FIA's Mosley wins Nazi-orgy allegation lawsuit

Max Mosley on Thursday won a court decision against News of the World newspaper, a United Kingdom publication that in March bore headlines that the FIA president had taken part in a "Nazi-themed orgy" with five prostitutes in a tony London ...

FIA's Mosley wins Nazi-orgy allegation lawsuit

Max Mosley on Thursday won a court decision against News of the World newspaper, a United Kingdom publication that in March bore headlines that the FIA president had taken part in a "Nazi-themed orgy" with five prostitutes in a tony London neighborhood. The paper posted on its website video secretly taken by one of the prostitutes who sold the video to the paper. She later failed to appear to testify in court.

The International Automobile Federation is the sanctioning body for and confers world championships in Formula One, World Rally,and World Touring Car series.

Mosley, who did not contest that he partook in a sado-masochistic exercise in late March, was awarded 60,000 pounds -- about $118,200 -- in damages, well short of the amount sought. Mosley sought punitive rather than compensatory damages and contested the Nazi assertion of the report. He is the son of England's most famous fascist, Oswald Mosley, founder of the British Union of Fascists who was jailed during World War II for his efforts and his association with Adolf Hitler, honored guest at Mosley's wedding.

Mosley sued the Rupert Murdoch-owned newspaper for breach of privacy, a position made possible not by English law but through human rights protocols adopted by the European Union of which the United Kingdom is a member.

Judge in the case, High Court Justice Eady, agreed with Mosley that he could expect privacy for his sex life. "It is not for the state for for the media to expose sexual conduct which does not involve any significant breach of the criminal law," Eady wrote in his opinion.

The justice said the newspaper's assertion of Nazi links would have held implications for the 122 million-member worldwide motoring body of which Mosley is head. Eady found no evidence that the gathering "was intended to be an enactment of Nazi behavior or adoption of any of its attitudes."

"I have come to the conclusion (although others might disagree) that if it really were the case, as the newspaper alleged, that the Claimant had for entertainment and sexual gratification been 'mocking the humiliating way the Jews were treated,' or 'parodying Holocaust horrors,' there could be a public interest in that being revealed at least to those in the FIA to whom he is accountable," Eady wrote in his judgment. "He has to deal with many people of all races and religions, and has spoken out against racism in the sport. If he really were behaving in the way I have just described, that would, for many people, call seriously into question his suitability for his FIA role. It would be information which people arguably should have the opportunity to know and evaluate."

Eady wrote that he found no mocking behavior or evidence of Nazi behavior. "I am unable to identify any legitimate public interest to justify either the intrusion of secret filming or the subsequent publication."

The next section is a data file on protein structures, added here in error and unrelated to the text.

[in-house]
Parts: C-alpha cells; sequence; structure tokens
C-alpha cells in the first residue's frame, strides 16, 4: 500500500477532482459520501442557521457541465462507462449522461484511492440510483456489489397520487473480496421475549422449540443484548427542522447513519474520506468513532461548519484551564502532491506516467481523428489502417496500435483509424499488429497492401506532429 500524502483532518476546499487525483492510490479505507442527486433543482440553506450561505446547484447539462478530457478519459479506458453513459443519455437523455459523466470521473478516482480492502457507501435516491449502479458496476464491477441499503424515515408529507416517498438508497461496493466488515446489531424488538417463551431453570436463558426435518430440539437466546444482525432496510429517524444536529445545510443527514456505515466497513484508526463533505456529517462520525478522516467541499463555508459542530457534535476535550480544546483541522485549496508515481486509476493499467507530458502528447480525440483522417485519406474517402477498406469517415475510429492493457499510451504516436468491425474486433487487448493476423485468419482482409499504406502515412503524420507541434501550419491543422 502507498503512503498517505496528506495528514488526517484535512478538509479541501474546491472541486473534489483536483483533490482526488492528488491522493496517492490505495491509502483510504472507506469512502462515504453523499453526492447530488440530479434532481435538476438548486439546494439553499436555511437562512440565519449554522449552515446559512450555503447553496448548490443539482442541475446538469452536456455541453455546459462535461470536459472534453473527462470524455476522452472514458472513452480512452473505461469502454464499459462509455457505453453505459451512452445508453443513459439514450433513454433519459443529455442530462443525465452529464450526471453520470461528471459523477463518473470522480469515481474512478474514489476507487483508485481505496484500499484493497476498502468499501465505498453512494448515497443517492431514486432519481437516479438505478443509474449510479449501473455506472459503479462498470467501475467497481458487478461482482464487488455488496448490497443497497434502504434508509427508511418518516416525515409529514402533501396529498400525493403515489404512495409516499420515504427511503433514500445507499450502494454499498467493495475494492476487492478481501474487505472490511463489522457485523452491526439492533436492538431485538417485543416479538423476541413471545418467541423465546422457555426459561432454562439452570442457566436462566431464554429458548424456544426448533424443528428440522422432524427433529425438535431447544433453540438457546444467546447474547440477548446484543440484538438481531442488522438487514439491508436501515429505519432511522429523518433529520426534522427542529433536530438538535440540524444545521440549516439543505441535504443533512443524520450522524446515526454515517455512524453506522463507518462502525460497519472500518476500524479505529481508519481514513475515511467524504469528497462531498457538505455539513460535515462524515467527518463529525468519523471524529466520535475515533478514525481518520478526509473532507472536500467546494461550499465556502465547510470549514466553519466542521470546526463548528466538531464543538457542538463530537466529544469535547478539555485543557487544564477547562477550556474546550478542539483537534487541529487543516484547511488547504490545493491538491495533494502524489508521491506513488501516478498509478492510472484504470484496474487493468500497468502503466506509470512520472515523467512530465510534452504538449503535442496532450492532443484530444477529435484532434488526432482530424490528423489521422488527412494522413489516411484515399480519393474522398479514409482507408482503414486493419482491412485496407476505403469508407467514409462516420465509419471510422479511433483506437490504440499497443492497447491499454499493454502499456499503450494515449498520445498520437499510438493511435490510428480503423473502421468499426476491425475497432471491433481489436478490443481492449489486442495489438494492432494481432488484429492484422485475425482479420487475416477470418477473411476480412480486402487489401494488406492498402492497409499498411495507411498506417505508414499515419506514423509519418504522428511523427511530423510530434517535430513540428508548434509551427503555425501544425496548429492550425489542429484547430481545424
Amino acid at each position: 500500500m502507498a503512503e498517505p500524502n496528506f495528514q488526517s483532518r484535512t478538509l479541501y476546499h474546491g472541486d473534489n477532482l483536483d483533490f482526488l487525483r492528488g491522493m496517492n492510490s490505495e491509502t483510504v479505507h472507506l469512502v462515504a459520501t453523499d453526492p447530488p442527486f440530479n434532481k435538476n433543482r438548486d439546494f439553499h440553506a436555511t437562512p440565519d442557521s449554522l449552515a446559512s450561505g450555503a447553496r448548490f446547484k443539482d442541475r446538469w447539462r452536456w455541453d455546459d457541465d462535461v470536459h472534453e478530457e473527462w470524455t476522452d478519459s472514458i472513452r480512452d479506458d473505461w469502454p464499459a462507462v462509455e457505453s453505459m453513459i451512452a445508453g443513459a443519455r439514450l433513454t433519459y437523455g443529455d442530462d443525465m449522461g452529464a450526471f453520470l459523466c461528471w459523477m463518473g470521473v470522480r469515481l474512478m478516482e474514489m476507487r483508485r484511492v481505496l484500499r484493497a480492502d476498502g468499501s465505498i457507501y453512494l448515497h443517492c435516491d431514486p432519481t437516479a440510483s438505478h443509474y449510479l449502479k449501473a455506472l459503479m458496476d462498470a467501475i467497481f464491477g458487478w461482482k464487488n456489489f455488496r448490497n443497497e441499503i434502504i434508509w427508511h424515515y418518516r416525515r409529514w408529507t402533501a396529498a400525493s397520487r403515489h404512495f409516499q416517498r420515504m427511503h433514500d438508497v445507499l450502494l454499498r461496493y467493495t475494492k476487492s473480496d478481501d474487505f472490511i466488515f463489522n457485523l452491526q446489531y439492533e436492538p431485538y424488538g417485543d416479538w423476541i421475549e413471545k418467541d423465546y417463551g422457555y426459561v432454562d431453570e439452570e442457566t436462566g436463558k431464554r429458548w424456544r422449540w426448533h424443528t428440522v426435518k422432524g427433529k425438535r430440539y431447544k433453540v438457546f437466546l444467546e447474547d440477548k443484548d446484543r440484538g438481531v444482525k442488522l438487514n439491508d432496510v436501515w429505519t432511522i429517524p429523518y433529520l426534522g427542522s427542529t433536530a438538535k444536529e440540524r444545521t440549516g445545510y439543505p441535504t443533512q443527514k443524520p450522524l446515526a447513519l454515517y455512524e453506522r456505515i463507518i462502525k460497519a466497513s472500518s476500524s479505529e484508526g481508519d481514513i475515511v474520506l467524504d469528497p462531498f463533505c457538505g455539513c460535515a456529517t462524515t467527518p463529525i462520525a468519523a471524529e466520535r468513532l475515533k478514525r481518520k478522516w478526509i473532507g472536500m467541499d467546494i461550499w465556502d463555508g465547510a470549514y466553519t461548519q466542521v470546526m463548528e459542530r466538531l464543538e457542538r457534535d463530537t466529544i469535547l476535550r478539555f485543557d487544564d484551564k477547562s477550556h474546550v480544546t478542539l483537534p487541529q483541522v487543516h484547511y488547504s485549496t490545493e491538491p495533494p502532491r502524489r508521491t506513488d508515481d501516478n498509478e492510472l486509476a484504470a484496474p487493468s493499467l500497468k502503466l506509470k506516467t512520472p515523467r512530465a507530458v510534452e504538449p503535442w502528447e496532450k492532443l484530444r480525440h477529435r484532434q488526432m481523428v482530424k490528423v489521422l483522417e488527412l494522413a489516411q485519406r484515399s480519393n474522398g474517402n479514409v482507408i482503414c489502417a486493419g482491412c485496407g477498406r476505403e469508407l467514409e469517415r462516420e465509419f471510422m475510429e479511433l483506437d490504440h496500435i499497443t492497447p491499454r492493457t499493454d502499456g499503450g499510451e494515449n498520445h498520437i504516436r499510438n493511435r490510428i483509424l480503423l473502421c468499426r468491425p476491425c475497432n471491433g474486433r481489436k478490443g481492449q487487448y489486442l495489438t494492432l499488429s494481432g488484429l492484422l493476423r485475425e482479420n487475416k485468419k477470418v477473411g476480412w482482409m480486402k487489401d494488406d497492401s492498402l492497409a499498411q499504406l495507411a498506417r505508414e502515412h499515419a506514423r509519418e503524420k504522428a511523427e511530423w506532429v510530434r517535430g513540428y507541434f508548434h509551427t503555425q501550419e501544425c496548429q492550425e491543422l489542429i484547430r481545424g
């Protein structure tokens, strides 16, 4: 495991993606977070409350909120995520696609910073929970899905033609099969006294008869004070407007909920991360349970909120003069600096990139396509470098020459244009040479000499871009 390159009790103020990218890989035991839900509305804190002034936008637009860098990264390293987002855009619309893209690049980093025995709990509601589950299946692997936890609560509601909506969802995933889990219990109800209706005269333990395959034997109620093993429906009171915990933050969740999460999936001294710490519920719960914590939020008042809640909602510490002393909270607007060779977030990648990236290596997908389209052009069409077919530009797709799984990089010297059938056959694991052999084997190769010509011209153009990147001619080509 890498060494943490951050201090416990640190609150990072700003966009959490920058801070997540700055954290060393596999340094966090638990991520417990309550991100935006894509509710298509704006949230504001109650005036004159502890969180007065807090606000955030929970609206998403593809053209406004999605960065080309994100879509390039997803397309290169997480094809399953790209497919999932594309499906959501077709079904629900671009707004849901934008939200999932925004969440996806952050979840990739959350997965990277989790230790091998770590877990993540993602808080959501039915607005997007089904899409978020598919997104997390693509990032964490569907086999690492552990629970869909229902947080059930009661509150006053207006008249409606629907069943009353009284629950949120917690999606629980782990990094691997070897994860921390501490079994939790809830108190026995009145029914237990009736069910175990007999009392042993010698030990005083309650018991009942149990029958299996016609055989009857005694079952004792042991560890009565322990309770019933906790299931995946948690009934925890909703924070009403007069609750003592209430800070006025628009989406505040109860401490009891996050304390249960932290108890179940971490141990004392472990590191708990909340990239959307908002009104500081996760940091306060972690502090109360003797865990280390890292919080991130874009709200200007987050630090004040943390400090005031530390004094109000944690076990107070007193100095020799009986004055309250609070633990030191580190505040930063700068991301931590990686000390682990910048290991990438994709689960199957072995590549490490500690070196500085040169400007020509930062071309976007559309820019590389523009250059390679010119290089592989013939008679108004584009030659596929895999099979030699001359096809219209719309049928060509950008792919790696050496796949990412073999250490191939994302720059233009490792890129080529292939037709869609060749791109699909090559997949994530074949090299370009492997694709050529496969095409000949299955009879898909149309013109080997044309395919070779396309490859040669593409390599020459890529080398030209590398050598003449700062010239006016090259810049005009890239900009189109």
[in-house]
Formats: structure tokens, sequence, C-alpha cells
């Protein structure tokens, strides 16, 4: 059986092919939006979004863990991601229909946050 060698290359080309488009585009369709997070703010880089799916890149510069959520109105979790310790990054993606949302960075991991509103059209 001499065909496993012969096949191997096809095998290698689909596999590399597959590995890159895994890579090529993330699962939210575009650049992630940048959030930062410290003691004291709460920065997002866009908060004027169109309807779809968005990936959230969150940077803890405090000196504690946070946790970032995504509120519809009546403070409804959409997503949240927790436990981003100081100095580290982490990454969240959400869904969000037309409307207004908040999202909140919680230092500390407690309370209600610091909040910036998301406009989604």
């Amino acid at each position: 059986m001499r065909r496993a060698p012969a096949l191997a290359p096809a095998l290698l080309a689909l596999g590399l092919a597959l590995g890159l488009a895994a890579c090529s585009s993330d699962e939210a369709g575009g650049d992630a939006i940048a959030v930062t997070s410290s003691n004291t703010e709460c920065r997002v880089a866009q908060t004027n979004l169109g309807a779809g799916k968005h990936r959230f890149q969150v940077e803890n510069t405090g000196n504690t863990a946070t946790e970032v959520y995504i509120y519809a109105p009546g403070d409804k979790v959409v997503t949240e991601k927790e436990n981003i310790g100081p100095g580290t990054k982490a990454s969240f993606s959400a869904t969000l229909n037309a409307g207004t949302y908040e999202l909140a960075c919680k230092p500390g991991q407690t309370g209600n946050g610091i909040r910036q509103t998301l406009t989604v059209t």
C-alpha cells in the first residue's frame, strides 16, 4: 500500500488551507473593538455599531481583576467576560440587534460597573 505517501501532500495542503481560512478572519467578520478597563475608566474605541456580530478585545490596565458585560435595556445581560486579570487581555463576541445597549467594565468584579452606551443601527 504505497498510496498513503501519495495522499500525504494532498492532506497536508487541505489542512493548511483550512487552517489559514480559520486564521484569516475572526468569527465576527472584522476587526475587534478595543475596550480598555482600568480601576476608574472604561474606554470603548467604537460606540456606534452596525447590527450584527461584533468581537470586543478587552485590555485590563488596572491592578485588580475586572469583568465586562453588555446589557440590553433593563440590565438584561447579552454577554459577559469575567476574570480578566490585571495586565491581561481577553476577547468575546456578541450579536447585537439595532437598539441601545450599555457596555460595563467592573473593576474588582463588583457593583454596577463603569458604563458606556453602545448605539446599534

Mosley said he was delighted and called the decision "devastating" for the News of the World.

"It demonstrates their Nazi lie was completely invented and had no justification," Mosley, himself an attorney, said outside the court. "It also shows they had no right to go into private premises and take pictures and films of adults engaged in activities that are no one's business but those of the people themselves."

News of the World editor Colin Myler read a statement outside the court that said the newspaper stood by its story, that the public has a right to know about Mosley's behavior because of his obligation to the FIA membership, and that the European privacy law is a threat to press freedom.

"The newspaper believed that what it published on March 30, 2008, was legitimate and lawful and moreover the publication was justified by the public interest in exposing Mr. Mosley's serious impropriety," Myler's statement read in part. "As the elected head of the FIA, Mr. Mosley is the leader of the richest sport in the world, with a global membership of almost 125 million. This newspaper has always maintained that because of his status and position, he had an obligation to honor the standard which his vast membership had every right of expect of him. Taking part in depraved and brutal S&M orgies on a regular basis does not, in our opinion, constitute the fit and proper behavior to be expected of someone in his hugely influential position."

Myler, whose statement referred to Eady making his decision with input from judges in Strasbourg, France, site of the European Union Court of Human Rights, said his publication would keep fighting for its readers' right to know.

While a number of news outlets focused on the case for its implications for so-called press freedom, Eady said his was not a landmark decision. He ordered the newspaper to pay Mosley's legal fees, estimated at $886,500, as well as the newspaper's nearly $800,000 in lawyers' costs. Mosley said he would give monies awarded in the case to the FIA Foundation, a leading advocate for global road safety.

Former Formula One participants including Sir Jackie Stewart and Sir Stirling Moss reiterated that the episode makes Mosley's position as head of the sport untenable. Active F1 participants have not commented on his situation since Mosley won a vote of confidence of the FIA general membership in June.

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